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Rambo ... Fact or Fiction Part three
The onslaught on the Isolationists who strove to keep America clear of both World Wars furnish the clearest illustration here of this antipathy. In the case of the Second World War, there is a mountain of evidence attesting to FDR’s prolonged, devious and ultimately successful campaign to get America into the war. The role of the British intelligence services in this enterprise has been slowly excavated down the years. Professor Thomas Mahl, who published a brilliant excavation of the covert British campaign in his 1998 book Desperate Deception – British Covert Operations in the United States, 1939-44 writes in his introduction that “until recently, the study of the intelligence history of World War II has lacked respectability. The conventional charge is that it smacks too much of conspiracy – a word with a very unprofessional ring among American historians… |
Graduate students are warned about the ‘furtive fallacy.’… How does the historian avoid the charge that he is indulging in conspiracy history when he explores the activities of a thousand people, occupying two floors of Rockefeller Center, in their efforts to involve the United States in a major war? What should we properly call the public rigging of an opinion poll, the planting of a lover, or a fraudulent letter by an intelligence agency in order to gain information or to influence policy?”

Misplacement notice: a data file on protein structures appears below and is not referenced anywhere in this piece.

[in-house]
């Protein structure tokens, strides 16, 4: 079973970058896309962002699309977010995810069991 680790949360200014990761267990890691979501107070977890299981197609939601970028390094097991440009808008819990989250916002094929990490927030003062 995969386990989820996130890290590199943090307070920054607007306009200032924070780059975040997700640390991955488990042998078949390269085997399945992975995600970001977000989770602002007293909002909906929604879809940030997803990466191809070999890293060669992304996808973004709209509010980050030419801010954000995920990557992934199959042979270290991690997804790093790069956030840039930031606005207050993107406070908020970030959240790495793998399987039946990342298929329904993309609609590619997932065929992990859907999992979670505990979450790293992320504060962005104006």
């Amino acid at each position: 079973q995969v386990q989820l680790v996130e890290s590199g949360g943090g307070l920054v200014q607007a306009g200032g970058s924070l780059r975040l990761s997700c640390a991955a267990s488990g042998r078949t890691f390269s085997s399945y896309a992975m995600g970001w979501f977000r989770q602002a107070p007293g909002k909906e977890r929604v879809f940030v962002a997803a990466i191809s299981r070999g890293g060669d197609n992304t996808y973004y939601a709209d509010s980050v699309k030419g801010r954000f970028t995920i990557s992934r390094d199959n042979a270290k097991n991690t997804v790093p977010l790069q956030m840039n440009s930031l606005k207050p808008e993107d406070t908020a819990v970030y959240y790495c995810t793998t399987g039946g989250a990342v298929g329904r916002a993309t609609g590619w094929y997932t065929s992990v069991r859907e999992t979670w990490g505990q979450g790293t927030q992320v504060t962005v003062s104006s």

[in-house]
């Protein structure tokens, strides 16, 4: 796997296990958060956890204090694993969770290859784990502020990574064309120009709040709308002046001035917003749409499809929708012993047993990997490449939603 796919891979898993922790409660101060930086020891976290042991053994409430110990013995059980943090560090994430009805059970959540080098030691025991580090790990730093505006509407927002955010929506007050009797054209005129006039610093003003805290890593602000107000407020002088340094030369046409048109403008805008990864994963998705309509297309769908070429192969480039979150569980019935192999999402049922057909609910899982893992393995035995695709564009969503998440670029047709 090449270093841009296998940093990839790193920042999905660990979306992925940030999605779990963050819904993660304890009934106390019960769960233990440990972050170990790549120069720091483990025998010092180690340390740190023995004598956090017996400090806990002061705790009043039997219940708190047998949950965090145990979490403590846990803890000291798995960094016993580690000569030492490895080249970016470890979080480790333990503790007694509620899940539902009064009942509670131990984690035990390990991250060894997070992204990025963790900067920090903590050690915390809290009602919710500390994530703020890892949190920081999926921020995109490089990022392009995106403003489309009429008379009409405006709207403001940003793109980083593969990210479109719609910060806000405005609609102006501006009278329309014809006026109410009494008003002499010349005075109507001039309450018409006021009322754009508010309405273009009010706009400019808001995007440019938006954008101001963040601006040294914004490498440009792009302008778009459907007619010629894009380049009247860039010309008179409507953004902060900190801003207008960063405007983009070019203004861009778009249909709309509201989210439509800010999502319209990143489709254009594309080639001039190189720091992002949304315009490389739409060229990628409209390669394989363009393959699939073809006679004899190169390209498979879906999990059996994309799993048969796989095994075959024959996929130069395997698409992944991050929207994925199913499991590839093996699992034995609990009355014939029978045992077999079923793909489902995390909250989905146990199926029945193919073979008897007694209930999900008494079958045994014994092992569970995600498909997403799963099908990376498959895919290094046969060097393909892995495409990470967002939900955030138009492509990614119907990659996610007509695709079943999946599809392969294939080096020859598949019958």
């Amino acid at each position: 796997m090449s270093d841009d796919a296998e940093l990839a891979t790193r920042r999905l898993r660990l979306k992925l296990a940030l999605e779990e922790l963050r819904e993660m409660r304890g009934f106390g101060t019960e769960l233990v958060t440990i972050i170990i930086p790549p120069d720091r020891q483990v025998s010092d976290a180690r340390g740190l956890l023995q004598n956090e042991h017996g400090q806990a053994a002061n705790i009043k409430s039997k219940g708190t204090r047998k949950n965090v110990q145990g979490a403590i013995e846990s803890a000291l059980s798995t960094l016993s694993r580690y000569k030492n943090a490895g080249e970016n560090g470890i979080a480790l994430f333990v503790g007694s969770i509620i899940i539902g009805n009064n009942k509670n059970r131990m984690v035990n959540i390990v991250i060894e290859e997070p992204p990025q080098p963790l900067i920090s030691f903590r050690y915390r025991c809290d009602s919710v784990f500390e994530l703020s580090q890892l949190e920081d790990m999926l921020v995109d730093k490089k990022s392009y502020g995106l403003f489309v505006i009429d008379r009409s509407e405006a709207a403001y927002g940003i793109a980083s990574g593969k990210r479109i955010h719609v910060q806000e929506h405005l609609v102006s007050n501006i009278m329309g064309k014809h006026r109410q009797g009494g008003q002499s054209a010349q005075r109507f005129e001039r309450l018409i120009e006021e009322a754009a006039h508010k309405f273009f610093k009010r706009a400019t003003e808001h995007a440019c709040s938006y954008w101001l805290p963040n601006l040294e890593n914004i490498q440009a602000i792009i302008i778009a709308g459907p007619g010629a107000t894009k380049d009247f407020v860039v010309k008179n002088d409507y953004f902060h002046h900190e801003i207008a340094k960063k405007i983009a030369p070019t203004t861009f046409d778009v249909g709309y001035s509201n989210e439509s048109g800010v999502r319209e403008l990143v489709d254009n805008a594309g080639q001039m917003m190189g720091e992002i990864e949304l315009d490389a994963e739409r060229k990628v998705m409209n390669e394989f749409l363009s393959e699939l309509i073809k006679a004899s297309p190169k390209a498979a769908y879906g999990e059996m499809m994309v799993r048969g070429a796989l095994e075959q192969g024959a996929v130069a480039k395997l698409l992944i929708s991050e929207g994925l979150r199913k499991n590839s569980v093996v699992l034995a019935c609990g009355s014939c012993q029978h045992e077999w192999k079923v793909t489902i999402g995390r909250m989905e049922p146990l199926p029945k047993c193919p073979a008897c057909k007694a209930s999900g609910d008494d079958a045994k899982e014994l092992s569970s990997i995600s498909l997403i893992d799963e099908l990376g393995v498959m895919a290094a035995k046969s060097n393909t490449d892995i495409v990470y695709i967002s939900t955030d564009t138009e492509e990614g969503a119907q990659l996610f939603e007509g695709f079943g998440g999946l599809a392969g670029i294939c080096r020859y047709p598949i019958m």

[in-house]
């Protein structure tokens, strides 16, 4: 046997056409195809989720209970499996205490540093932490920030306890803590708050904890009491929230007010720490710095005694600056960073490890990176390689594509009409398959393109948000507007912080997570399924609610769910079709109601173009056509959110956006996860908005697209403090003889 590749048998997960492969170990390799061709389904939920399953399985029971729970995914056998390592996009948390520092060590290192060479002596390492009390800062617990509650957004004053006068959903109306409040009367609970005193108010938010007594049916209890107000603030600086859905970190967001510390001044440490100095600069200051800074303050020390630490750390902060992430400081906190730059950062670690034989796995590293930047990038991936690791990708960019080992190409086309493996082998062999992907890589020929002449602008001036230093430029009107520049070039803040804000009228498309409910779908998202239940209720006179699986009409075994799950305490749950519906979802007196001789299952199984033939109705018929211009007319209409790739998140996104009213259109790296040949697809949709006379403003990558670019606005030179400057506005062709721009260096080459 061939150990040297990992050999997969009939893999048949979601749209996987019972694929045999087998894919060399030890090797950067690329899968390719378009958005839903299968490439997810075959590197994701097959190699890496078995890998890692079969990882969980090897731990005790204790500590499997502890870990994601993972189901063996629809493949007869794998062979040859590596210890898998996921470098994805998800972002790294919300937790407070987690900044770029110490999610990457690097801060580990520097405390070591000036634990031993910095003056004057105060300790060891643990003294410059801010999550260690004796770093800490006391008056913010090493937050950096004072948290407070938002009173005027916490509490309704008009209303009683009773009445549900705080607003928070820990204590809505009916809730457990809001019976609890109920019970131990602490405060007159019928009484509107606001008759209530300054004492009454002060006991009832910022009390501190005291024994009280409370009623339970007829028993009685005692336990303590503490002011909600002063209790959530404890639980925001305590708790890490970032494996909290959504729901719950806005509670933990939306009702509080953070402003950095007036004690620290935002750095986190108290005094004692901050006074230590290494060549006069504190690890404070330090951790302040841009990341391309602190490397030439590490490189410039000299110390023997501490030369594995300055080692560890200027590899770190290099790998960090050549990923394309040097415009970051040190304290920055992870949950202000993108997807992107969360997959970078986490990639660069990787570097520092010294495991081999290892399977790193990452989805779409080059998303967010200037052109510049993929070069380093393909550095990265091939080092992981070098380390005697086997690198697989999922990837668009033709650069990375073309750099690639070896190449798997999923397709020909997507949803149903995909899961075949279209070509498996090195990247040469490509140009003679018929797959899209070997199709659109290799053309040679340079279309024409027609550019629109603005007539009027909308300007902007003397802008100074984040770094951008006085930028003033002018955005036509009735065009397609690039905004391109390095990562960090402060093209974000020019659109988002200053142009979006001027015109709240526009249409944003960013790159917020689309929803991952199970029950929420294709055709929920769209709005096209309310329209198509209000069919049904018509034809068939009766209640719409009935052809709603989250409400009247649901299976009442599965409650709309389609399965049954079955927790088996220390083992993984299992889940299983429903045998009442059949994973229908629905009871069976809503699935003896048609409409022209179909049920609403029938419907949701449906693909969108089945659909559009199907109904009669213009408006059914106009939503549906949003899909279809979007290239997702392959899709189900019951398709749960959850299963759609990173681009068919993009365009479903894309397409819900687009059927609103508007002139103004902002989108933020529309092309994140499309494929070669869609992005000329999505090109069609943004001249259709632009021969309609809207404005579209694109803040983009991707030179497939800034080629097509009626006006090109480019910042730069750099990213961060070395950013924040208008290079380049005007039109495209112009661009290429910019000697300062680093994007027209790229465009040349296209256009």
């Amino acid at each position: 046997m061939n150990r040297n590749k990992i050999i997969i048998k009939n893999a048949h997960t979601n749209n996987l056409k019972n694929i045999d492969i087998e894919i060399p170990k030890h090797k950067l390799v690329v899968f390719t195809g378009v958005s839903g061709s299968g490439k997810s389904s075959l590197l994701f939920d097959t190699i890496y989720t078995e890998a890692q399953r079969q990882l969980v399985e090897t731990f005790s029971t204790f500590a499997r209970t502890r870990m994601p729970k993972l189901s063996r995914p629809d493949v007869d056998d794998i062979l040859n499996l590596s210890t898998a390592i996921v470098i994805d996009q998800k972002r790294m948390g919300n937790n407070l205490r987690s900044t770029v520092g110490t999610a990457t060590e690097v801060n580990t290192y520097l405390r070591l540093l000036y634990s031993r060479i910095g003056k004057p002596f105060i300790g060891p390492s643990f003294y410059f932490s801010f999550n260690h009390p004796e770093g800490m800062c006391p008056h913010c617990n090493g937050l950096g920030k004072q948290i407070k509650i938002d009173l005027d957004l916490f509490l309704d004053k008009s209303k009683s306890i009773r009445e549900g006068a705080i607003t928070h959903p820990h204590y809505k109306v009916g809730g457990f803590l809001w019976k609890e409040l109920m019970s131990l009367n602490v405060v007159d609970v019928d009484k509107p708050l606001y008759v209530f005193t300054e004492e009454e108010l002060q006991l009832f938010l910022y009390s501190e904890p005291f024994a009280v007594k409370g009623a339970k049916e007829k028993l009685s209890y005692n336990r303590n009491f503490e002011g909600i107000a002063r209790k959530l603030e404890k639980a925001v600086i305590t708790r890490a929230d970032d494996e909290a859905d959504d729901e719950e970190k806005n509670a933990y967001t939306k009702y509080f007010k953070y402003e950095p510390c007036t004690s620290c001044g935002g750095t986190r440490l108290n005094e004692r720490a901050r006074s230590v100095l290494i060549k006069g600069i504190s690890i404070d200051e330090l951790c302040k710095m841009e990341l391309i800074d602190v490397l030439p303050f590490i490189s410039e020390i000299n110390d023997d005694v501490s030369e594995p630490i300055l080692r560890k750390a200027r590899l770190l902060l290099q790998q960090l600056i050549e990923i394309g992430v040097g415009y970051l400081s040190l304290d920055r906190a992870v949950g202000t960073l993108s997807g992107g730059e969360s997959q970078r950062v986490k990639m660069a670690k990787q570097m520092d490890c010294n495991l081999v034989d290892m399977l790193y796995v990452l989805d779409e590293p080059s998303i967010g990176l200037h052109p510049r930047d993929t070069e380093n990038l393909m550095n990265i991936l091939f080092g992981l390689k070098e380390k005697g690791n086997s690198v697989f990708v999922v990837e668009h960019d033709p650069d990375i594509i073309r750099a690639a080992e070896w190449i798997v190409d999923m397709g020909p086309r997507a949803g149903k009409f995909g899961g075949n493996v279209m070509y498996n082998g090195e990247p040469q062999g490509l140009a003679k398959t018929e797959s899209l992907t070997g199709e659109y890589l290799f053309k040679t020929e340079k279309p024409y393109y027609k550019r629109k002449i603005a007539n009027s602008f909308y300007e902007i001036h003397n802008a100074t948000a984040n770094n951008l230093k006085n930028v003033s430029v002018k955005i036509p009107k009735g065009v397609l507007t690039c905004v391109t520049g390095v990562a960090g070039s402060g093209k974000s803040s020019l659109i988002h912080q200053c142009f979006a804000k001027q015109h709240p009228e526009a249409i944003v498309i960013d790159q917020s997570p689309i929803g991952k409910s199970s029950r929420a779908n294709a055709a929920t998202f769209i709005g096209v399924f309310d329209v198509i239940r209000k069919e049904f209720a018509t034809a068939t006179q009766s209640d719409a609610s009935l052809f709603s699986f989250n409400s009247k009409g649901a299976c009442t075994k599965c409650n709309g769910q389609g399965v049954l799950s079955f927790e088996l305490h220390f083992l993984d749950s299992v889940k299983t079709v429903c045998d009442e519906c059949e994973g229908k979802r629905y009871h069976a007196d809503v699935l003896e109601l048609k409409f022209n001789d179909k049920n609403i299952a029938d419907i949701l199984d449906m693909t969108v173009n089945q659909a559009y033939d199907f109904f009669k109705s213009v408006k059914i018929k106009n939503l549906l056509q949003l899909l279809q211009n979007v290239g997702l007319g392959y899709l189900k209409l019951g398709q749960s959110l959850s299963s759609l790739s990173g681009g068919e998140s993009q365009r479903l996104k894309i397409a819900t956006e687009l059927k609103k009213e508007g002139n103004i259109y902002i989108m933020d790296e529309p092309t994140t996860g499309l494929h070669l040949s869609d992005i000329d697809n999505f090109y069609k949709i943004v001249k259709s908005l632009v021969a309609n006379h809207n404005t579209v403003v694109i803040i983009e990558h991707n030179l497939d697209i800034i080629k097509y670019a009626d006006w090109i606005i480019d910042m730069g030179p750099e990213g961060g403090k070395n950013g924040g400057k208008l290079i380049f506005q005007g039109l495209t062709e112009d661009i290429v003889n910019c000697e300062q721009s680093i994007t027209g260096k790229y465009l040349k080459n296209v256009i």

The ruthless campaign to discredit Charles Beard’s pioneering 1948 book, President Roosevelt and the Coming of the War 1941 attested to the determination by the foreign policy and academic establishments to crush the Non-Interventionists and neutralize them as a political force amid the postwar rise of American Empire. Denouncing “conspiracy mongering” was an integral part of this campaign – never more vehement than when addressing the whole issue of FDR’s conduct in the run-up to Pearl Harbor.
Sometimes a conspiracy does surface, propelled into the light of day by a tenacious journalist. But by then the caravan has moved on. Webb’s charges became “an old discredited story”, just as the murder bids on Castro became, by the mid-80s, “alleged” once more. Despite the conclusive and damning record the assault on the US Liberty reverts in many references these days to the comforting rationale of a case of possible “mistaken identity on which the jury is still out.” As so often, the jury came back in and issued its verdict, but by then the press box was empty.
But maybe now, with the decline in power of the established corporate press, the far greater availability of dissenting versions of politics and history, the exposure of the methods used to coerce publish support for the 2003 US attack on Iraq, have engendered a greater sense of realism on the part of Americans as to what their government is capable of. And maybe in this more fertile soil, Sydney Schanberg’s long battle to get the press to focus on the fate of the POWs will be rewarded, with the bonus of McCain’s discomfiture in Arizona.